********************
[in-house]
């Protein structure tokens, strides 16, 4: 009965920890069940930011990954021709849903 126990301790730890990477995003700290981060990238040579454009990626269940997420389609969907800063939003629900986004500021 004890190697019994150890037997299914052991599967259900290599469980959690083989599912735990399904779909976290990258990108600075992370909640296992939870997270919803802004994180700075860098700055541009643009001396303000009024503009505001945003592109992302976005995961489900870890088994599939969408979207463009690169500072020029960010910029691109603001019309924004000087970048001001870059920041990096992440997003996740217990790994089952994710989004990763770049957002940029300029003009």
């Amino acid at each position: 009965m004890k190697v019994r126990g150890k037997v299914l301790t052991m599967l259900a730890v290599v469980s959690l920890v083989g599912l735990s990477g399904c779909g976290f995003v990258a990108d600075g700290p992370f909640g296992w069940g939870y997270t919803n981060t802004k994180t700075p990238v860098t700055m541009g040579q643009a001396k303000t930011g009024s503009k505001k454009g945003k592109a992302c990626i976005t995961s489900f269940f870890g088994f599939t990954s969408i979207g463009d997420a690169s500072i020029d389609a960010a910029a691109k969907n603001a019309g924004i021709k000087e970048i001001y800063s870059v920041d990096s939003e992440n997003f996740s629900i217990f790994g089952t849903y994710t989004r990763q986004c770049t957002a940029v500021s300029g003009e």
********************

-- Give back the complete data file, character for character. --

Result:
[in-house]
């Protein structure tokens, strides 16, 4: 009965920890069940930011990954021709849903 126990301790730890990477995003700290981060990238040579454009990626269940997420389609969907800063939003629900986004500021 004890190697019994150890037997299914052991599967259900290599469980959690083989599912735990399904779909976290990258990108600075992370909640296992939870997270919803802004994180700075860098700055541009643009001396303000009024503009505001945003592109992302976005995961489900870890088994599939969408979207463009690169500072020029960010910029691109603001019309924004000087970048001001870059920041990096992440997003996740217990790994089952994710989004990763770049957002940029300029003009």
């Amino acid at each position: 009965m004890k190697v019994r126990g150890k037997v299914l301790t052991m599967l259900a730890v290599v469980s959690l920890v083989g599912l735990s990477g399904c779909g976290f995003v990258a990108d600075g700290p992370f909640g296992w069940g939870y997270t919803n981060t802004k994180t700075p990238v860098t700055m541009g040579q643009a001396k303000t930011g009024s503009k505001k454009g945003k592109a992302c990626i976005t995961s489900f269940f870890g088994f599939t990954s969408i979207g463009d997420a690169s500072i020029d389609a960010a910029a691109k969907n603001a019309g924004i021709k000087e970048i001001y800063s870059v920041d990096s939003e992440n997003f996740s629900i217990f790994g089952t849903y994710t989004r990763q986004c770049t957002a940029v500021s300029g003009e």